We grow more buttercup than kabocha in the Willamette Valley, but sometimes you can find some at a market stand.  It’s worth growing your own or finding a local vendor, as home-grown kabocha is particularly delicious.  And I would know, because my squirrels ate all of mine last year while they were still on the vine.

Next recipe: squirrel stew.

Although kabocha makes a wonderful soup and the best, creamy, rich, deeply flavored pumpkin pie in the world, I most often simmer my kabocha as “nimono,” a class of Japanese dishes often translated as “boiled things.”  I will often add ground pork and just eat the kabocha with a bowl of rice, as generations of Japanese home cooks do.  Sometimes I add a bit of miso to the broth, as Japanese home cooks don’t.  When I was living in Japan, I’d make what I termed “fortified miso,” which was a big pot of miso soup with kabocha chunks and tofu in it. Yum.

With any boiled preparation, kabocha is filling, low-fat, nutrient-dense, and delicious.  It’s not the most beautiful thing in the world, but looks aren’t everything.  Often, the skin is partially sliced off prior to cooking, creating a mottled effect, but it’s also left intact to help keep the chunks together and add more fiber.

Kabocha Nimono (Simmered Japanese Pumpkin)

Serves 4-6 with other dishes.

  • 1 small to medium kabocha
  • 1/3 lb. ground pork (optional)
  • 2 cups dashi*
  • 2 tablespoons mirin
  • 2 tablespoons sugar
  • 2 Tbsp soy sauce
  • salt and white pepper to taste
  • finely chopped green onion as garnish (optional)

Wash the kabocha well.  Peel the kabocha in an irregular pattern with a sharp, sturdy vegetable peeler. Kabocha are very hard, so be careful with your peeler and knife.

Using a cleaver or other thick, sturdy chef’s knife, maneuver a good slice off the bottom of the squash.  This will steady it for the next step. Next, keeping your fingers well out of the way, whack the kabocha in half with a confident blow to the middle of the squash.  Wriggle and saw your knife down into the middle, and crack open the squash to reveal seeds.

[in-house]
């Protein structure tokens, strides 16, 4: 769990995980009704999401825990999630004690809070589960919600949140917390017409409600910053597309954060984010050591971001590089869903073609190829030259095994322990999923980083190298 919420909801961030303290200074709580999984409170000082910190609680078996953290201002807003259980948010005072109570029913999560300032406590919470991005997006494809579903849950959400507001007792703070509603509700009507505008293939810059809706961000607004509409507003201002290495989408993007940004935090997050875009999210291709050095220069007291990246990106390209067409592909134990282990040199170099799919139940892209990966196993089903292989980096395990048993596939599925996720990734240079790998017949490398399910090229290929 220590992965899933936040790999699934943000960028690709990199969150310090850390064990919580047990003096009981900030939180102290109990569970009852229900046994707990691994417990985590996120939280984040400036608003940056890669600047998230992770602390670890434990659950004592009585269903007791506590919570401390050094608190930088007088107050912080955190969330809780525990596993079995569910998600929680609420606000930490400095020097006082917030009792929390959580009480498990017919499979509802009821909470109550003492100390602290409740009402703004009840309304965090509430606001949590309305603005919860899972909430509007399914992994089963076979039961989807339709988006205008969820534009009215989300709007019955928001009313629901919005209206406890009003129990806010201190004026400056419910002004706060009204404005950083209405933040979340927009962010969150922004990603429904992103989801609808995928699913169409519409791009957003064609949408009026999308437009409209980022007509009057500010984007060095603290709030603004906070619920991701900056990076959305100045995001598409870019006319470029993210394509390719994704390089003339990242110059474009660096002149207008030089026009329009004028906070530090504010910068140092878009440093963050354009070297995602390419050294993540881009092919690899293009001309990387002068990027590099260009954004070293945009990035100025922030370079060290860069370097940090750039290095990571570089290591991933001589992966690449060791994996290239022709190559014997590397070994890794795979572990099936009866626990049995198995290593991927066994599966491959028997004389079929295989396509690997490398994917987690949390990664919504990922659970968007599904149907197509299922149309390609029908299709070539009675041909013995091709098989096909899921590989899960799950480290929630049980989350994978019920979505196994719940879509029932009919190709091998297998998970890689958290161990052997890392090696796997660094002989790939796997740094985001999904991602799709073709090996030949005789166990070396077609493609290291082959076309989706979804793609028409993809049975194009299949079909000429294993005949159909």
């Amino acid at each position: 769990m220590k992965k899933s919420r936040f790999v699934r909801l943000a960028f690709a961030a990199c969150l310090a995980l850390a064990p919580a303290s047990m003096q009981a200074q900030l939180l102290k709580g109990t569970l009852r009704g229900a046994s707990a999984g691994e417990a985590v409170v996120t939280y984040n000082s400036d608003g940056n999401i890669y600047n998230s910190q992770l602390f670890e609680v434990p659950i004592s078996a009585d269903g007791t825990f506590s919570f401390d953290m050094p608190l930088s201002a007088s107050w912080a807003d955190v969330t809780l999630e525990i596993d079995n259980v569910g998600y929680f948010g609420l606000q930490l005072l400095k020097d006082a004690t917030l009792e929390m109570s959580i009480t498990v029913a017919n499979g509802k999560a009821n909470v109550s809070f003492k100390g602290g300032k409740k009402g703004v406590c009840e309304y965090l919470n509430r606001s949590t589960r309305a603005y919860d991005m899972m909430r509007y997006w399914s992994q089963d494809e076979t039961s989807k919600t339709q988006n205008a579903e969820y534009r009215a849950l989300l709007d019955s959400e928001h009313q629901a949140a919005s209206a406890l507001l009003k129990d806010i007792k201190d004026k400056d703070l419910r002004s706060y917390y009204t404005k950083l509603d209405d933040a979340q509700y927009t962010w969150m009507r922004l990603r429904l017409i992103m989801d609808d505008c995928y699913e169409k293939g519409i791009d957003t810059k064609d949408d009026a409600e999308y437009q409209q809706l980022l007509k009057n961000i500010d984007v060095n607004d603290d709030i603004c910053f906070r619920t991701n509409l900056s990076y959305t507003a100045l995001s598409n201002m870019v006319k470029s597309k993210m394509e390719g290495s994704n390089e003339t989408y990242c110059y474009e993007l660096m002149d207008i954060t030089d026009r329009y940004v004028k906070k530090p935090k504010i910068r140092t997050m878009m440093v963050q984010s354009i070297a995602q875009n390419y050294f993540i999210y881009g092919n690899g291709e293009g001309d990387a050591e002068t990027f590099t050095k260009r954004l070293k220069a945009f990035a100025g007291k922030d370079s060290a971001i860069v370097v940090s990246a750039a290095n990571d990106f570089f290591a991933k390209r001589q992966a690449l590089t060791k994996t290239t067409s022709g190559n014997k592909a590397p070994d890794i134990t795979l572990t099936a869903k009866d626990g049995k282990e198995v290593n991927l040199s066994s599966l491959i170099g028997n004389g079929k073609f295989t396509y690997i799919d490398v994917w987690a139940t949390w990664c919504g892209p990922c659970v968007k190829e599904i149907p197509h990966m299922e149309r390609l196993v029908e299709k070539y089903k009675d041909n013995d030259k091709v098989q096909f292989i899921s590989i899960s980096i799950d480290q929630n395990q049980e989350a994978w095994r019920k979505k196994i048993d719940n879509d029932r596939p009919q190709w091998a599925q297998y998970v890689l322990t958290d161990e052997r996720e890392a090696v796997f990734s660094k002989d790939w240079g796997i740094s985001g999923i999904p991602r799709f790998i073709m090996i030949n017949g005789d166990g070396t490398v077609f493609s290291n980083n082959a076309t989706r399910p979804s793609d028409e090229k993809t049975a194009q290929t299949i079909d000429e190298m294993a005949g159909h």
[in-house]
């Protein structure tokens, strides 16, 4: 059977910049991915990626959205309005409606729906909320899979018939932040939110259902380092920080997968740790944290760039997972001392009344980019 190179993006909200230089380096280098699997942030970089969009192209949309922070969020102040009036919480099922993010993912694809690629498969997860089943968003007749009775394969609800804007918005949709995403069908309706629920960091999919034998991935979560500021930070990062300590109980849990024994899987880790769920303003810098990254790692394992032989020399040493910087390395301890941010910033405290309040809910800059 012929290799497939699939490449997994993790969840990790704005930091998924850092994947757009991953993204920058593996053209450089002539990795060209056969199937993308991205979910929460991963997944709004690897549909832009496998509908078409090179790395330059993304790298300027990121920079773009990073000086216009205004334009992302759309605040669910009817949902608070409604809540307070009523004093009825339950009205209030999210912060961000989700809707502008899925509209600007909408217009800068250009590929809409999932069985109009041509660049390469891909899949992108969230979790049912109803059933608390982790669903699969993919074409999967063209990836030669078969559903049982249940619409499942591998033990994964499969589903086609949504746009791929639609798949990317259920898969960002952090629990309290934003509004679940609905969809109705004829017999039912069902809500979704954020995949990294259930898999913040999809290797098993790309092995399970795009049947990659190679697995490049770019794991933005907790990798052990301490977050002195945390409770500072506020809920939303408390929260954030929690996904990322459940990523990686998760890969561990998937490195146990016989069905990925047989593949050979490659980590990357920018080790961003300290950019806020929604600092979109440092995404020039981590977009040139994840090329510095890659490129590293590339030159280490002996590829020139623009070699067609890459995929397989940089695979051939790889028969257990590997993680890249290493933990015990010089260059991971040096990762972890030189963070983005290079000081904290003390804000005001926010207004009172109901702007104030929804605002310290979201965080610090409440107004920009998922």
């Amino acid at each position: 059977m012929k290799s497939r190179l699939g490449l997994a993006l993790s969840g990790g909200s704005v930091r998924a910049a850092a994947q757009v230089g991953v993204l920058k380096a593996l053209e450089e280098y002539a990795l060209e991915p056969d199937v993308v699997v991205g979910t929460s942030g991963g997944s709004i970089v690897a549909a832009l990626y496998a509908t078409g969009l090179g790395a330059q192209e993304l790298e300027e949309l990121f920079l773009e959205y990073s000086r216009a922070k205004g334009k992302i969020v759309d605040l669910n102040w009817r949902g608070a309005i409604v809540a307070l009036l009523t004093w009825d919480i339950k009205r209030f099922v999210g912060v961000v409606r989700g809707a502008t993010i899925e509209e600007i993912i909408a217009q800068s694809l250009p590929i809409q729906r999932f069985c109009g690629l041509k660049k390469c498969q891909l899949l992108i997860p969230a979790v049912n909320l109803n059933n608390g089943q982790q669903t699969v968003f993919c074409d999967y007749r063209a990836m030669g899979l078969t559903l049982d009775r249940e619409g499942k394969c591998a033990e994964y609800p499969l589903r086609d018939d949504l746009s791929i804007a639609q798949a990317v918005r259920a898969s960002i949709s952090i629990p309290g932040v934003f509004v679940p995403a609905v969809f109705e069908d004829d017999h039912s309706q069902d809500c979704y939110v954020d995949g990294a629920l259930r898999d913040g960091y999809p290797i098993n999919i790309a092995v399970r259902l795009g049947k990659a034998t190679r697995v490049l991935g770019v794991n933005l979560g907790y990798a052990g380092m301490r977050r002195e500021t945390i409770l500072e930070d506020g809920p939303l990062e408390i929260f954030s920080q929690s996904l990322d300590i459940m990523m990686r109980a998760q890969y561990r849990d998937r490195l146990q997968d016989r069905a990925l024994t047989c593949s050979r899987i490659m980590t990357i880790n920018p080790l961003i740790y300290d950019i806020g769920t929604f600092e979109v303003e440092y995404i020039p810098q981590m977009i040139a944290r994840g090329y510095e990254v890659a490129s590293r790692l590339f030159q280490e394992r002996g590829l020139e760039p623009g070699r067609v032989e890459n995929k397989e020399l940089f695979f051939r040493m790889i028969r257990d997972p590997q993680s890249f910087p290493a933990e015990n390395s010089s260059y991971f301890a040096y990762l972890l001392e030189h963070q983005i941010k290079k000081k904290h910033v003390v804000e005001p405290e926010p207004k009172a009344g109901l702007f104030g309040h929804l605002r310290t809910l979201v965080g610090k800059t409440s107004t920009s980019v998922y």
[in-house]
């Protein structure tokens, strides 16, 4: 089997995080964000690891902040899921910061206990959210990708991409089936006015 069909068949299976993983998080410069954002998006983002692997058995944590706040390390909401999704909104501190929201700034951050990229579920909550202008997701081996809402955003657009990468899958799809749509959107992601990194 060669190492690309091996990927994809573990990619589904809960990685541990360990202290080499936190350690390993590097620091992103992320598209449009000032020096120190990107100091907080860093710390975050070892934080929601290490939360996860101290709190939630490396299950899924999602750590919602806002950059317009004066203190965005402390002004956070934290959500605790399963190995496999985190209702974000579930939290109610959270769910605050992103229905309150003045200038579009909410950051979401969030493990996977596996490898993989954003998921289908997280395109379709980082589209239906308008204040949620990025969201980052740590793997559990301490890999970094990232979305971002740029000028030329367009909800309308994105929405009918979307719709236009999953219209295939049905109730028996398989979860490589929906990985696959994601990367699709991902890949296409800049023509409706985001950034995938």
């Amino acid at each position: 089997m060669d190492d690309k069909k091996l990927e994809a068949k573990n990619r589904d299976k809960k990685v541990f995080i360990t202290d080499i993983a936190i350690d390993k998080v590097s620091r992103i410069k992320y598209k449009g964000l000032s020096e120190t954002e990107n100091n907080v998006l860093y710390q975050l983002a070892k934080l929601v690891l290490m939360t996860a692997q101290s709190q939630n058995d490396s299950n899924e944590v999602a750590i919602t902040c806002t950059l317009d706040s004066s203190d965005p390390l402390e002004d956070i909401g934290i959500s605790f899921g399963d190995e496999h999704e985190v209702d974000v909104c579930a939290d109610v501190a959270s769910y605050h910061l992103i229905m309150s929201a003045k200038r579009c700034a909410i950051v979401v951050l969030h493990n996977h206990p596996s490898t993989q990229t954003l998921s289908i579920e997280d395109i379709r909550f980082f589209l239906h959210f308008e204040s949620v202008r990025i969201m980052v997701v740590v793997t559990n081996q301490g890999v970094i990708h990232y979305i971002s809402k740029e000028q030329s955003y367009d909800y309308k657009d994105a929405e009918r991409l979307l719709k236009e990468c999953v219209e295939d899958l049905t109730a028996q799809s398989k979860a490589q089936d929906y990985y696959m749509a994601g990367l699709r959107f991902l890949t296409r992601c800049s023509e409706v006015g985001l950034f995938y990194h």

Remove seeds and discard.  They’re too tough for roasting.  Scrape inside of cavity with large serving spoon to smooth out jagged bits of flesh.

Cut the kabocha into wedges, then into two-bite-sized pieces.  Don’t cut them too small, or they will fall apart when simmering.

If you are using it, fry the ground pork in a medium-sized pot on medium-high heat with a bit of vegetable oil.  When the pieces are browned, add dashi and bring to a gentle boil.

If you are not using pork, bring dashi to a boil.  Turn the heat down to medium, and add mirin, sugar and soy.  Taste liquid with spoon — if it tastes too much like washwater, add a bit more salt and/or sugar.  Do not add more soy, as it will darken the squash too much.

Add the kabocha pieces, skin side down.  Bring to a gentle boil, then turn heat down to low.  Cover pot with lid (or if you have one, a Japanese wooden drop lid or other disk-like lid that can submerge the squash down into the liquid).

Let simmer for about 20 minutes, allowing the liquid to soak in to the kabocha until it is less than half the original amount.  Poke with a sharp knife.  The pieces should yield easily.  When simmered properly, the squash will not be falling apart, but will be soft and cooked throughout.

Place in small bowls (2-3 pieces per serving as a side dish), garnish with green onion slices, and serve with rice and other dishes.  Pieces of leftover kabocha can be cut into smaller pieces and added to miso soup with leftover liquid the next day, or added to a bento lunchbox.  Keeps well in the refrigerator for several days, and it is good at room temperature as well as hot.

*Dashi soup stock is traditionally made of flaked, dried bonito fish and kelp, but is usually purchased as a powder (dashi-no-moto) to add to water (like a bouillon cube, I suppose).  There are also liquid dashi-no-moto.  Both may contain preservatives, so choose wisely, and follow the instructions on the package.  You can substitute chicken broth or water, but it won’t have the same flavor.  Dashi provides umami and depth to the dish.